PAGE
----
VanCity and Sechelt projects show how green is done
At the Association of Professional Engineers and Geoscientists of B.C. (APEGBC) annual conference in Victoria on October 21-22, the association handed out its annual awards, including two to consulting engineers for environmental projects.
The 2016 APEGBC Sustainability Award recognizes a project that demonstrates a commitment to, and understanding of, the concept of sustainability. The 2016 APEGBC Environmental Award recognizes a project that includes exceptional environmental qualities.
Winners of the Sustainability Award were SES Consulting for the VanCity Heat Reclaim project. As Scott Sinclair, P.Eng. and Chris Goodchild, EIT, explained in a video, the project involved capturing waste heat from the data centre in the 13-storey office building and using that heat to reduce the heating load on the boilers. The system takes the low grade heat from the data centre, raises it from 20 C to 50 C and then sends it into the building. As a result, gas consumption by the 100,000 sq.ft. building has declined by 97% since January 2015, giving a payback of 6.3 years. The SES engineers say the project shows the potential of heat recovery technologies, and that they can be applied to any building that has simultaneous heating and cooling. They’re now applying it to hospitals, shopping centres and ice arenas.
The Environmental Award went to Urban Systems for the Sechelt Water Resource Centre. Built on the site of a former treatment plant and public works yard in a residential area, the water treatment takes place inside a facility that looks like a greenhouse. Inside this glass space Organica bed batch reactors combine treatment and clarification in the same tanks and incorporate plant roots into the process. “The roots greatly increase the biodiversity in the reactors,” says Cameron Morris, P.Eng. of Maple Reinders Group, on the video. Compared to the traditional process, the new plant has reduced the amount of waste solids released into the ocean by 90%, and it produces biosolids that are composted and sold commercially. The plant also reclaims water that can be diverted into landscaping, agriculture and gravel mining. Matt Smith, P.Eng. of Urban System says the project has turned “a noisy smelly neighbourhood eyesore into an attractive and environmentally friendly water resource recovery centre. With the new facility we’ve been able to eliminate noise pollution and odour.” The plant has double the capacity of the old one and uses 48% less energy, partly thanks to solar panels on the roof that provide 10% of the facility’s power in sunny weather. The entire facility is designed for LEED gold certification.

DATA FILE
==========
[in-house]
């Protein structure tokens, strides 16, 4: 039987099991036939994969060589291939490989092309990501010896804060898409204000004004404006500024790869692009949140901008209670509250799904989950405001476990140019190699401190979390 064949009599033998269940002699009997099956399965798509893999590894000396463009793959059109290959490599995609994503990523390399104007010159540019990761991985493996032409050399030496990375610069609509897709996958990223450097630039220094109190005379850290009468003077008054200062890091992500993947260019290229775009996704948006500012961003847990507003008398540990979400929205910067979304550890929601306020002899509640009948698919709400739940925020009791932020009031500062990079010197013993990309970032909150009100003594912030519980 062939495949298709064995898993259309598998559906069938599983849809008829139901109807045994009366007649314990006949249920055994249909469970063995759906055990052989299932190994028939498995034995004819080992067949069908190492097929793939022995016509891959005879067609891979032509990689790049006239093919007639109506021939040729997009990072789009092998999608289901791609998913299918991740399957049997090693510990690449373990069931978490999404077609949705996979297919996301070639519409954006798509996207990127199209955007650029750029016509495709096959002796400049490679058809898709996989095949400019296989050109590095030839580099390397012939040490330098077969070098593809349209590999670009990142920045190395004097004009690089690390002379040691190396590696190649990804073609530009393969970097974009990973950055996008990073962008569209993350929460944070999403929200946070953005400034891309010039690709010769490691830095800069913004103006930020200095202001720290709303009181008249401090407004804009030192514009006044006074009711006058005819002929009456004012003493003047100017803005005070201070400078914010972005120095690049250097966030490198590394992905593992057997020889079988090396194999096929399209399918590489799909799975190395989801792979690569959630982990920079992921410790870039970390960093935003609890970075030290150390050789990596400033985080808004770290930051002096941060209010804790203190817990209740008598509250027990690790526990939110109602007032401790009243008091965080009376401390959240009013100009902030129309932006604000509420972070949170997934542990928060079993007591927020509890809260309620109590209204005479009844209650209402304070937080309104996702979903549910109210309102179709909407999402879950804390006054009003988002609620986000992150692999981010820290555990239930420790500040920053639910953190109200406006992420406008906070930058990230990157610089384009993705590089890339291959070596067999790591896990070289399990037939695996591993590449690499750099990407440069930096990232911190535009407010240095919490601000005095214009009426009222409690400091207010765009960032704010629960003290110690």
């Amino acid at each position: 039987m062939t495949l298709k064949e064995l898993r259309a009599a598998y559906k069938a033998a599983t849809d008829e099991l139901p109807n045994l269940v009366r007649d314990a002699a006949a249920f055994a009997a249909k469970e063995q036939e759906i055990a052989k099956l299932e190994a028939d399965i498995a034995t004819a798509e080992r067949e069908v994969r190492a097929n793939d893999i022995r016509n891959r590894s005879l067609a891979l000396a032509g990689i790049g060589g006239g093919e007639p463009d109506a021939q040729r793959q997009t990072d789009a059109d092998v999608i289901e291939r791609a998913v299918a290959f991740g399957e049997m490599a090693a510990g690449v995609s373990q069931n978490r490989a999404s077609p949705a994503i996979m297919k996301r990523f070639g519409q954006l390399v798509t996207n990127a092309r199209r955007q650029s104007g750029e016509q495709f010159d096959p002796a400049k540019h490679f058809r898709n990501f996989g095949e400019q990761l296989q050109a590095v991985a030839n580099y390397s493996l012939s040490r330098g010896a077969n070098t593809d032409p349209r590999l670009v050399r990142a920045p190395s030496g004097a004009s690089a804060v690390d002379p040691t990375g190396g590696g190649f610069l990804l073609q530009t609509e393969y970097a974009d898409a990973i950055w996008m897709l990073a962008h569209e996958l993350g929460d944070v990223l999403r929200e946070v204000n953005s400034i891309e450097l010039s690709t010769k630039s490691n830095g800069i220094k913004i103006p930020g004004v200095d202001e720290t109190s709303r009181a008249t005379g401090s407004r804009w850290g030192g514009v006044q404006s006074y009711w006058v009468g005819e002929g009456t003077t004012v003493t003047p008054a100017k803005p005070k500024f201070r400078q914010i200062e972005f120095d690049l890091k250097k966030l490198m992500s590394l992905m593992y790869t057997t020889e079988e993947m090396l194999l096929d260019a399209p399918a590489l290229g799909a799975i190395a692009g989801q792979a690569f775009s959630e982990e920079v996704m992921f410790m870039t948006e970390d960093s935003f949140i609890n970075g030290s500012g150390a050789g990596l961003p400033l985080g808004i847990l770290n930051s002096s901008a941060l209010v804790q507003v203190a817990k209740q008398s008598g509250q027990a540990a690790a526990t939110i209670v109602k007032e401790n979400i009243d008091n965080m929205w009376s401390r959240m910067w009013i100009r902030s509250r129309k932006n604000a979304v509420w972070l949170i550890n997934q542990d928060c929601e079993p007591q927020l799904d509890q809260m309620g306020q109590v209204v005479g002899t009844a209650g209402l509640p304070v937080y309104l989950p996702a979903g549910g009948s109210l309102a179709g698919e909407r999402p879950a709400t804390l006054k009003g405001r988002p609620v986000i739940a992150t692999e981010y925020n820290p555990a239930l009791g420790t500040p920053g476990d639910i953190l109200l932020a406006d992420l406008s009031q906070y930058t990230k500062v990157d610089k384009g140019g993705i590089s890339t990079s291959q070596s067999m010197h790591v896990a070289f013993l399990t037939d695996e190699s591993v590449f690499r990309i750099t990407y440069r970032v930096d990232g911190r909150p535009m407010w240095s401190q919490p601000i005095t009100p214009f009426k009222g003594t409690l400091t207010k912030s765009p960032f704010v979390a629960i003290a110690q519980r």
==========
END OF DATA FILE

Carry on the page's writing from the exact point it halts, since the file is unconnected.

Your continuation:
For an article about the Sechelt plant in Canadian Consulting Engineer’s June-July 2016 issue, click here.
The eight APEGBC awards to individuals included a Meritorious Achievement Award to Gerald Epp, P.Eng. of StructureCraft, and an honorary membership in the association was given to well-known Canadian architect Peter Busby.
For the full list of winners, click here.